Why did radio face such an uphill battle in 2001? The answer lies not only in a sluggish advertising economy, but in the inability of many radio sales managers to substantiate the effectiveness of radio ad copy recall, especially when compared to television.
Certainly, the disappearance of dot-coms, consolidation in other industries and fluctuations in consumer confidence contributed to a fairly unstable advertising landscape during the past 18 months.
According to many radio salespeople, however, there still was a lack of specific marketing research information, particularly as it relates to the structure and creativity of ad copy and its ultimate effect on listeners.
For example, do radio ads lead to the recall of copy points and brand names among consumers?
Because advertisers measure research value for service industries such as radio by results, a more detailed and organized documentation of radio’s proven track record for moving product needs to be presented to the advertising community.
That task is the mission of the new Radio Advertising Effectiveness Laboratory.
The RAEL, a joint effort between the Radio Advertising Bureau and Arbitron, with funding from several radio companies including Interep, recently published the findings of its first major project, a compendium of some 50 existing studies of radio’s effectiveness as an ad medium.
The collection of studies, mostly culled from the last two decades, comes with details of methodology and major findings based largely on brand recall. They are taken from key radio marketing studies conducted in the United States as well as other countries including Canada, Germany and Great Britain.
Important findings that emerged in more than one study show that the effectiveness of radio ads (as measured by recall) is highest when the ad is longer – 60 seconds vs. 30 seconds, for example – contains frequent brand mentions and has relatively few different ideas.
Other study results from the compendium reveal that radio ads are capable of achieving significant recall even when listeners are distracted and that the best radio ads can be as potent as the average television ad.
For instance, a 1997 Canadian radio study conducted by the Radio Marketing Bureau of Canada and detailed in the compendium, reveals that aided recall for radio advertising achieved 83 percent of TV’s rate of aided advertising recall (32 percent to 38.4 percent of all respondents).
The test was conducted via telephone among 600 radio listeners and 600 TV listeners on their ability to recall ads that aired the previous day.
Also of interest in the radio-vs.-TV debate is a German radio study, released in 1999, sponsored by a consortium of European media companies. The study used data collected in radio and TV diaries over a year’s time and in face-to-face interviews with some 2,000 respondents.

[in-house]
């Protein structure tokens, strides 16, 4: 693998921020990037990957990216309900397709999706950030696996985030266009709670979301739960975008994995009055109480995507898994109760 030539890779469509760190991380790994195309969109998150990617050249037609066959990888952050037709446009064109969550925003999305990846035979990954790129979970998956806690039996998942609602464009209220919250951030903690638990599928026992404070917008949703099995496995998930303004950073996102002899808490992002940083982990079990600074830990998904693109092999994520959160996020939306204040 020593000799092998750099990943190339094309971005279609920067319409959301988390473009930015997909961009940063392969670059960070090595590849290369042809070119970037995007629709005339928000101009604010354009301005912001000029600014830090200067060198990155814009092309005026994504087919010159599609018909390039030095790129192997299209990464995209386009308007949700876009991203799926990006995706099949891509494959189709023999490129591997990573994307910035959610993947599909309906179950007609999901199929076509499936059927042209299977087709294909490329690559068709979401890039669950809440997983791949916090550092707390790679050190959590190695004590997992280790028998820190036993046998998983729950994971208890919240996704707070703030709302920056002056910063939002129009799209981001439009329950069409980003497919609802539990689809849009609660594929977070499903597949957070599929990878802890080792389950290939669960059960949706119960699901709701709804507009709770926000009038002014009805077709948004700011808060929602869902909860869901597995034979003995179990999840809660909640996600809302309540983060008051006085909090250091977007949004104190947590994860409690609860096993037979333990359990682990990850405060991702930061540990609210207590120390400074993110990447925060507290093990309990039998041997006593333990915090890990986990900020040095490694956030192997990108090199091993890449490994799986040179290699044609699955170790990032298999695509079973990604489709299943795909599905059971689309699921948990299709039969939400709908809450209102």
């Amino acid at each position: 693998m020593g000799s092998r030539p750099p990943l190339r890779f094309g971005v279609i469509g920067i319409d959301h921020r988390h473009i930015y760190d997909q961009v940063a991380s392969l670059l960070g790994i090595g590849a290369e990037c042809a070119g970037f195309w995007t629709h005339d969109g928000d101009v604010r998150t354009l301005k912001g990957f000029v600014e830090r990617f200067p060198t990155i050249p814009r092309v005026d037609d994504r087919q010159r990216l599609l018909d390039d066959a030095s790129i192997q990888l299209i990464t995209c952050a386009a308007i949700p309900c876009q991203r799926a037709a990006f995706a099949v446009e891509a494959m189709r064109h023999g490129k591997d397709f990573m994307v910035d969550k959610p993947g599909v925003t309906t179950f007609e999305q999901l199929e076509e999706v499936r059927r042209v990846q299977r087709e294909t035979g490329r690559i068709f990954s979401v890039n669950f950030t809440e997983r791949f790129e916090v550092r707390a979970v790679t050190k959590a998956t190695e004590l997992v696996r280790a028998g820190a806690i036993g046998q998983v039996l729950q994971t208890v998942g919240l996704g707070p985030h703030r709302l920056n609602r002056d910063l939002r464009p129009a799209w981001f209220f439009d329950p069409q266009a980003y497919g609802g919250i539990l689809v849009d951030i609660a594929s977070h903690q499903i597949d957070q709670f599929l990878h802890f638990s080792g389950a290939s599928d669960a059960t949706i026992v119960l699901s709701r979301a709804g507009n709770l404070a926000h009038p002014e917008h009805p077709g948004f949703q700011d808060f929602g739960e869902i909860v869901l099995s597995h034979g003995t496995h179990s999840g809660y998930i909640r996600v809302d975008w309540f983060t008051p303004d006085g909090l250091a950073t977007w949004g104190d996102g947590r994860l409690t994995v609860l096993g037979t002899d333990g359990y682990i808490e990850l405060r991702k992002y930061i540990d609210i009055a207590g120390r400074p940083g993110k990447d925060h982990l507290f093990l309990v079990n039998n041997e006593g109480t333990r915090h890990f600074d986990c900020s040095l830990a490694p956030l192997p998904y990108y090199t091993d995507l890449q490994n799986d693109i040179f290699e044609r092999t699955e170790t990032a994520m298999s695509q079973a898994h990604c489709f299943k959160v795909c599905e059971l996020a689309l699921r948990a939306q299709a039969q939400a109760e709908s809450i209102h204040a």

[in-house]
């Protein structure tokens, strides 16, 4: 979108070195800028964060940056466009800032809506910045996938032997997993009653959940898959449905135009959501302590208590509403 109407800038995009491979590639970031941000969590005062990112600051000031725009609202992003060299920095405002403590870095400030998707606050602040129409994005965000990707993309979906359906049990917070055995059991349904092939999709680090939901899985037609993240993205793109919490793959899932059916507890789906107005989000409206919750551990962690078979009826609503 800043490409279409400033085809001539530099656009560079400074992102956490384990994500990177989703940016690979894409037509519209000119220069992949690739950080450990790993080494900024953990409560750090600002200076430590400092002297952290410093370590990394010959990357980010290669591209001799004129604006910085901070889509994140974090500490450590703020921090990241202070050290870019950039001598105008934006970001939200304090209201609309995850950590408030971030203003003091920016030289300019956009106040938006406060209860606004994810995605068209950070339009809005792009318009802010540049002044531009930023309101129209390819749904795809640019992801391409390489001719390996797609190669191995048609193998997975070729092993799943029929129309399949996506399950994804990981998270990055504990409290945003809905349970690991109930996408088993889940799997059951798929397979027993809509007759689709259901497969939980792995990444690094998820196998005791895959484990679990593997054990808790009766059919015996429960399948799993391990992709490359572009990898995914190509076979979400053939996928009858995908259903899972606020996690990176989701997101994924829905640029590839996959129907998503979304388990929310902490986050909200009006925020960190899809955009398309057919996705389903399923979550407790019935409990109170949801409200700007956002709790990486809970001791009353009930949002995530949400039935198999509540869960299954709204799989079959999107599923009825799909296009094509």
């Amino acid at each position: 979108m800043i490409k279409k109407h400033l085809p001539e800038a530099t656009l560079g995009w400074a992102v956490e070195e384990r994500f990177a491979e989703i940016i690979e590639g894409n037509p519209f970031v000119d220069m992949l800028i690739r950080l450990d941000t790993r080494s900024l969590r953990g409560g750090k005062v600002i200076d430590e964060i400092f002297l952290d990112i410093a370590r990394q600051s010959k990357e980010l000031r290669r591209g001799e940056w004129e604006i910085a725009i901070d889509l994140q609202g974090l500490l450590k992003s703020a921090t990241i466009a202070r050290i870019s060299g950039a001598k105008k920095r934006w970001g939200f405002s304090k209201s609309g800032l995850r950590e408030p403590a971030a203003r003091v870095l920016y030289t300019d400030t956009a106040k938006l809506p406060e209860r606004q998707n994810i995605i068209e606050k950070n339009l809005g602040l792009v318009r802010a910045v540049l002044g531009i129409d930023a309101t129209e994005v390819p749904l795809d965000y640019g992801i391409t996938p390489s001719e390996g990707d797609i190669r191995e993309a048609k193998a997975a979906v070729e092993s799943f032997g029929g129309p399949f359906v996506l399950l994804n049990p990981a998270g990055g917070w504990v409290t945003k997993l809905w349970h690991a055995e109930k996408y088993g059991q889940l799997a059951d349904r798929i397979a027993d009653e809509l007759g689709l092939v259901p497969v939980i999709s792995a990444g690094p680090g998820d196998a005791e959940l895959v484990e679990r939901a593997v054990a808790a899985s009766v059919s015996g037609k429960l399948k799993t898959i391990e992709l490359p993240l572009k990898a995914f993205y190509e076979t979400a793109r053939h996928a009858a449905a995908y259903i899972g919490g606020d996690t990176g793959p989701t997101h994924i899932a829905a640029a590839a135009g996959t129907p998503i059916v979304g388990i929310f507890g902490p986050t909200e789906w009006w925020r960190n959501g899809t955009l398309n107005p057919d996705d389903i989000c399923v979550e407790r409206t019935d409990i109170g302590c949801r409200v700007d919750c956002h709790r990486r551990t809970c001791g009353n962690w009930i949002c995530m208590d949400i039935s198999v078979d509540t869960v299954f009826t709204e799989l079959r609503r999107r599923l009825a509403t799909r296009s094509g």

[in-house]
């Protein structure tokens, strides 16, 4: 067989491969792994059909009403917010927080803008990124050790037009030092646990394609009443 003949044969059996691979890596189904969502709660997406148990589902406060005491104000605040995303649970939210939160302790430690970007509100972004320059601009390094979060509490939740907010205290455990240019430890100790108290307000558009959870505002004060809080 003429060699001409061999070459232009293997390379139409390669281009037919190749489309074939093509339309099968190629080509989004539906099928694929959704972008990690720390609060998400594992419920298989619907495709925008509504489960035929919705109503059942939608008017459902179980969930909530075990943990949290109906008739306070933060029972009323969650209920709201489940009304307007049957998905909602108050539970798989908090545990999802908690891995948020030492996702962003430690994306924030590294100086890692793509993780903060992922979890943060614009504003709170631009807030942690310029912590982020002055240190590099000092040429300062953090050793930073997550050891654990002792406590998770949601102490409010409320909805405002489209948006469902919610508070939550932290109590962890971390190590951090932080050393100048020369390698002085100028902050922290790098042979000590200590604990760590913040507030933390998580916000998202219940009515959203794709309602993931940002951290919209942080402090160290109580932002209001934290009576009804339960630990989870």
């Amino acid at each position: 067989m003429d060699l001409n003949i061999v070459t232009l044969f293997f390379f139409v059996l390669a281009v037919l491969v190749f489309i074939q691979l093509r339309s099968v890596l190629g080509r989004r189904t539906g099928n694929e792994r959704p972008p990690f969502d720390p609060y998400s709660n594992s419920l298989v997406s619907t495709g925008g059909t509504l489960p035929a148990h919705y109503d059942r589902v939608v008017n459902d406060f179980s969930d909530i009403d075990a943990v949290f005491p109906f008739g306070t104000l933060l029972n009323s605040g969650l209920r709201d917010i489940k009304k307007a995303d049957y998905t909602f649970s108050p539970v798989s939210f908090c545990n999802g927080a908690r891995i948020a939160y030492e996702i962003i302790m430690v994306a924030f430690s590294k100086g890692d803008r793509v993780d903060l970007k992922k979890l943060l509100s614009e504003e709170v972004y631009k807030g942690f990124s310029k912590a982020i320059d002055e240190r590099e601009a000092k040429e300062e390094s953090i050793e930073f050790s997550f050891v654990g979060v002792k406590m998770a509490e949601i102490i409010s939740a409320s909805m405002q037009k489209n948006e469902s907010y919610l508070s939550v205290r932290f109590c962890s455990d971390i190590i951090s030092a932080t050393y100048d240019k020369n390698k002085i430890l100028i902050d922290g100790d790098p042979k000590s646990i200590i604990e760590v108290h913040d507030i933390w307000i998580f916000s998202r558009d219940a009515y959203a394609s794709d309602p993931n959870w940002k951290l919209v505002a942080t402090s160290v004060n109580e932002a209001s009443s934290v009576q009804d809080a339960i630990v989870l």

The authors concluded that an ad campaign combining radio and TV is nearly twice as effective in creating ad recall as TV alone.
The release of this comprehensive research package goes a long way to statistically counter common objections by advertisers and agencies for using radio even as a secondary medium for their messages.
“Advertisers have increased their focus on return on investment, and are now demanding higher accountability from their agencies and media partners,” stated Owen Charlebois, president of Arbitron U.S. Media Services.
Charlebois and RAB President Gary Fries are co-chairmen of RAEL.
According to Arbitron and RAB, several new studies are planned for coming months. A RAEL research committee will include agency and advertising representatives along with executives from the radio industry. Research findings, past and future, are being posted on www.radioadlab.com.
Meanwhile, after a down year, radio entered 2002 on a positive note by posting a 1-percent increase in total advertising revenue in January as compared to the previous January.
To that end, it appears more radio salespeople have been applying “outside-of-the-box” non-traditional business tactics. This includes such methods as increasing per-inquiry and per-order advertising in which stations receive a percentage of each order.
But when it comes to the impact of advertising, the proof remains in the pudding or, in radio’s case, in the effectiveness of ad copy.
The task of communicating radio’s deep successes in brand as well as in general overall recall to all levels of advertising management should be the responsibility of every local and national sales manager, from New York to San Diego and from Tampa to Seattle.
To borrow a line from Alexander Pope’s “An Essay on Criticism,” circa 1711:
“A little learning is a dangerous thing: drink deep or taste not the Pierian spring.